• Oct. 21 – “Investigative Genetic Genealogy,” Cairenn Binder, an investigative genetic genealogist and registered nurse living in Westchester County, New York. Binder first became interested in genetic genealogy as a means to finding biological family after learning her mother was adopted. She began working as a forensic genetic genealogist in 2018 with the DNA Doe Project, contributing to more than a dozen solved cases including victims of serial killers John Wayne Gacy, Keith Hunter Jesperson and Gary Ridgway.
  • Oct. 28 – “Crafting a Defense,” Kara Hoopis-Manosh. As a lawyer, she has dedicated her career to defending the rights of the criminally accused, handling thousands of cases and appearing in every courthouse in Rhode Island. She has been trained by The Institute for Criminal Defense Advocacy, The National Association of Criminal Defense Attorneys, The National Criminal Defense College Trial Practice Institute, and The Defender Advocacy Institute.
  • Nov. 4 – “Computer Forensics,” Victor Fay-Wolfe, a professor of computer science at URI. Fay-Wolfe teaches in the University’s Digital Forensics and Cyber Security Center, which supports state, national, and international public welfare through education, research, training, and service in forensic investigations and securing information systems. The National Security Agency and the Department of Homeland Security have selected URI as a National Center of Academic Excellence in Cyber Defense Education and in Cybersecurity Research.
  • Nov. 9 – “Opiate Crisis and Narcan Intervention,” Anita Jacobson, a URI clinical professor of pharmacy and coordinator of the Pharmacists’ Patient Care Process Laboratories. Her scholarship focuses on pharmacist-patient communication, especially related to vulnerable patient populations and/or conditions associated with stigma, such as mental health and substance use disorders. She is the program director of the Community First Responder Program (, and her clinical practice site is Eleanor Slater Hospital, which is part of the Rhode Island Department of Behavioral Healthcare, Developmental Disabilities and Hospitals.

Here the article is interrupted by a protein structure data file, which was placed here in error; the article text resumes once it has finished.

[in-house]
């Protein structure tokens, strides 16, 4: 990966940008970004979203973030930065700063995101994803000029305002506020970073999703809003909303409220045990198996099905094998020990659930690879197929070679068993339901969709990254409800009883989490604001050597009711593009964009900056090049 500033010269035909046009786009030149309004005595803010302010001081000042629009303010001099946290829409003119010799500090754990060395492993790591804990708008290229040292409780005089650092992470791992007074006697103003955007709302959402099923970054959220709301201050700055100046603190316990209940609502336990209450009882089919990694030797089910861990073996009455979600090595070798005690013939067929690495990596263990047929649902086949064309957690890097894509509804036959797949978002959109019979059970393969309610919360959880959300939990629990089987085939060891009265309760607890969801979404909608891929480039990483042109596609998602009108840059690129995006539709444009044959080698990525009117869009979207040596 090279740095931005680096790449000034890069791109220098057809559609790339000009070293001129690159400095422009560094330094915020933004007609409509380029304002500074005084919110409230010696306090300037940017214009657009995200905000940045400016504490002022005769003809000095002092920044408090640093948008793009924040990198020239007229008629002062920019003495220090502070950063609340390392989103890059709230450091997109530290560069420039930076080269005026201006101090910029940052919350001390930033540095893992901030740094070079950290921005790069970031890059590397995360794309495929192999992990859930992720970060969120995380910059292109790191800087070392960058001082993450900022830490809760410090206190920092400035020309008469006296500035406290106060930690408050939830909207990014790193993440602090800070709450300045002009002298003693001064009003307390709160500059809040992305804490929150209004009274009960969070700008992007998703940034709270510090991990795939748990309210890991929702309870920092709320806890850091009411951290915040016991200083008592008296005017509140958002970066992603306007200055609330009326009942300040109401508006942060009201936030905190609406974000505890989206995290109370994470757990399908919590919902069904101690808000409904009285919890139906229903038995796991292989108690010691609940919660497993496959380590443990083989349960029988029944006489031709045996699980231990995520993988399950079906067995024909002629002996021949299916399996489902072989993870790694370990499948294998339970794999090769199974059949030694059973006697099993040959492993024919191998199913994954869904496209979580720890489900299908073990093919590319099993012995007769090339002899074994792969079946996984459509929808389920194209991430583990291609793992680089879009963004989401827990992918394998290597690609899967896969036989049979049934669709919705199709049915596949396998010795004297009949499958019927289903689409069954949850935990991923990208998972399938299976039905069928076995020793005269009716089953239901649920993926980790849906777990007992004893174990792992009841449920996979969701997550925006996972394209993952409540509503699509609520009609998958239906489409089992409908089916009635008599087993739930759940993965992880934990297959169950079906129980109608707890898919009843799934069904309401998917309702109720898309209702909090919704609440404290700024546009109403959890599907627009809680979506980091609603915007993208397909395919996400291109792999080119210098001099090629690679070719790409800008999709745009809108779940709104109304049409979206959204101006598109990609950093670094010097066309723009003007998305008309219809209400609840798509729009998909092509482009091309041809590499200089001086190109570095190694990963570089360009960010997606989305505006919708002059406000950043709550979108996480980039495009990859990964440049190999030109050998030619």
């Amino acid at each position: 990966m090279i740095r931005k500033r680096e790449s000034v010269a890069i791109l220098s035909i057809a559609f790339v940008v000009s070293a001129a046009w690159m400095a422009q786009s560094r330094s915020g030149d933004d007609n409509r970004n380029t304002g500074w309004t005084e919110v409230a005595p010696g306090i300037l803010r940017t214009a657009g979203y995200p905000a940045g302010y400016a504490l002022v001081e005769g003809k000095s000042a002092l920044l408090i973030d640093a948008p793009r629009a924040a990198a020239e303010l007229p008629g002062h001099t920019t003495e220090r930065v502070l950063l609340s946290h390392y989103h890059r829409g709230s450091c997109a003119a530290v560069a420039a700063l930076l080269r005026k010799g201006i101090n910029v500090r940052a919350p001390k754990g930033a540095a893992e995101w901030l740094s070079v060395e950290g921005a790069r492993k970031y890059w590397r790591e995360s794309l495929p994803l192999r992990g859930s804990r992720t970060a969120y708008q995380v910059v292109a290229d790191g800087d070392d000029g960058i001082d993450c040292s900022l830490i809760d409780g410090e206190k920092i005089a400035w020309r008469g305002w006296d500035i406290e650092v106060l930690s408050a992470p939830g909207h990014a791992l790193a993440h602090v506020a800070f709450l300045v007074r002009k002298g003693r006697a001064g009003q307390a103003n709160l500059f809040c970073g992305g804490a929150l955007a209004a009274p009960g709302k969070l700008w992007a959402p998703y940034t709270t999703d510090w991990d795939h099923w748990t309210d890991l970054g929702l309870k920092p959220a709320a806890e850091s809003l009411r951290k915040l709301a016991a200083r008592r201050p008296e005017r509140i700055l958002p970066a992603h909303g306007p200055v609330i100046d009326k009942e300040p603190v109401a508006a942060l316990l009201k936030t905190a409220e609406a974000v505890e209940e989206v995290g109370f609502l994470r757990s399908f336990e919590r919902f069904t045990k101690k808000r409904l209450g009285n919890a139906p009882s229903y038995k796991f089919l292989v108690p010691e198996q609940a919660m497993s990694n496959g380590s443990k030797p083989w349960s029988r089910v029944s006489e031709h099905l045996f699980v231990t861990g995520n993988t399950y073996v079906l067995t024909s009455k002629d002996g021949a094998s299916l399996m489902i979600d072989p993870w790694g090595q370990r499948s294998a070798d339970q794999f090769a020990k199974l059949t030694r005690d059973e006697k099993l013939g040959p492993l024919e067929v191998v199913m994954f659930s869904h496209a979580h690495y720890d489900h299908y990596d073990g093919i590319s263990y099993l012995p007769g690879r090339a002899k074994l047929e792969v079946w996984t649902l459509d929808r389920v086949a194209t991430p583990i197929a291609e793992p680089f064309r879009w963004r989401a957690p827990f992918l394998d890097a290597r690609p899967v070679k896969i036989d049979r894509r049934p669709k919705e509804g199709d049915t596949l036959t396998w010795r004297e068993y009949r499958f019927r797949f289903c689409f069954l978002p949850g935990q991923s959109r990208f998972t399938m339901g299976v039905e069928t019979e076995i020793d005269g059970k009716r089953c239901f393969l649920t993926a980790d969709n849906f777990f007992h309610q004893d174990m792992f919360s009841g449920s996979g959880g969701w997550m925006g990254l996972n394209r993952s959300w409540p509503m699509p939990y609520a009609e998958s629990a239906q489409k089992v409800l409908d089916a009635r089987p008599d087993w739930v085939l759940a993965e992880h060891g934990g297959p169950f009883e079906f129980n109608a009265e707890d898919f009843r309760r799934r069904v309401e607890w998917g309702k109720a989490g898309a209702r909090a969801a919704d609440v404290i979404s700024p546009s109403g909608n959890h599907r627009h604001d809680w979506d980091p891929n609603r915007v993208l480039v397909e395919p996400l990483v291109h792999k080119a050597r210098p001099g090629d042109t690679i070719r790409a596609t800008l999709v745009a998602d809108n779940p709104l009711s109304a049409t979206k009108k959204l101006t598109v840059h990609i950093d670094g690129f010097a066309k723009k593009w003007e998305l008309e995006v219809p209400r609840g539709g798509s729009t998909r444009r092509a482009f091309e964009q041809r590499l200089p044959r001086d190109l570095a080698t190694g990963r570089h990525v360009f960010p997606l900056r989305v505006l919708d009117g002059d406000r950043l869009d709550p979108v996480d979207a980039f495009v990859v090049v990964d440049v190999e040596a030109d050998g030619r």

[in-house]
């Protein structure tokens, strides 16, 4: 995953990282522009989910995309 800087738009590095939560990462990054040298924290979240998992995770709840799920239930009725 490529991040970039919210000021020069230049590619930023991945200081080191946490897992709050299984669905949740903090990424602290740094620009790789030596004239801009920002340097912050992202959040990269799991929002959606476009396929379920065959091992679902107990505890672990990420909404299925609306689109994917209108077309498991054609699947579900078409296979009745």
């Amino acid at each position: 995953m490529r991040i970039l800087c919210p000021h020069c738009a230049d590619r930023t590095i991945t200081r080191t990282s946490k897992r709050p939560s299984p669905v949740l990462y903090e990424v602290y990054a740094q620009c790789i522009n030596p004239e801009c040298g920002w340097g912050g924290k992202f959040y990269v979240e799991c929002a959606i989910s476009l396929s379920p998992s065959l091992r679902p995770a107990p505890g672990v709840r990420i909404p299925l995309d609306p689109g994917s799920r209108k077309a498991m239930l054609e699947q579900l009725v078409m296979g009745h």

• Nov. 18 – “Cold Case Investigations,” Anita Cormier, retired detective of the Pawtucket Police Department. Cormier joined the department as a patrol officer in 1993, making detective in 2005 and working major crimes since 2007. She retired in June. 
  • Nov. 25 – No lecture, Thanksgiving recess
  • Dec. 2 – “Watching Paint Dry,” Otto Gregory. Gregory is a URI distinguished professor of engineering, whose research interests include forensic engineering and chemical sensors for trace detection of explosives. His work has been funded by NASA, the National Science Foundation, the U.S. Air Force and Army and the Department of Homeland Security. He developed the “Digital Dog Nose,” a sensor-based device the size of a toolbox that could soon be placed at subway stations, train stations, airports, and ports to detect bombs. Gregory successfully mounted the device on a drone as well.
  • Dec. 9 – “Expert Witness Testimony,” Gil Sapir, a forensic science consultant and attorney in Chicago. He earned a bachelor’s degree in microbiology and biology from Colorado State University; his law degree from IIT/Chicago-Kent College of Law; and a master’s degree in criminalistics from the University of Illinois-Chicago.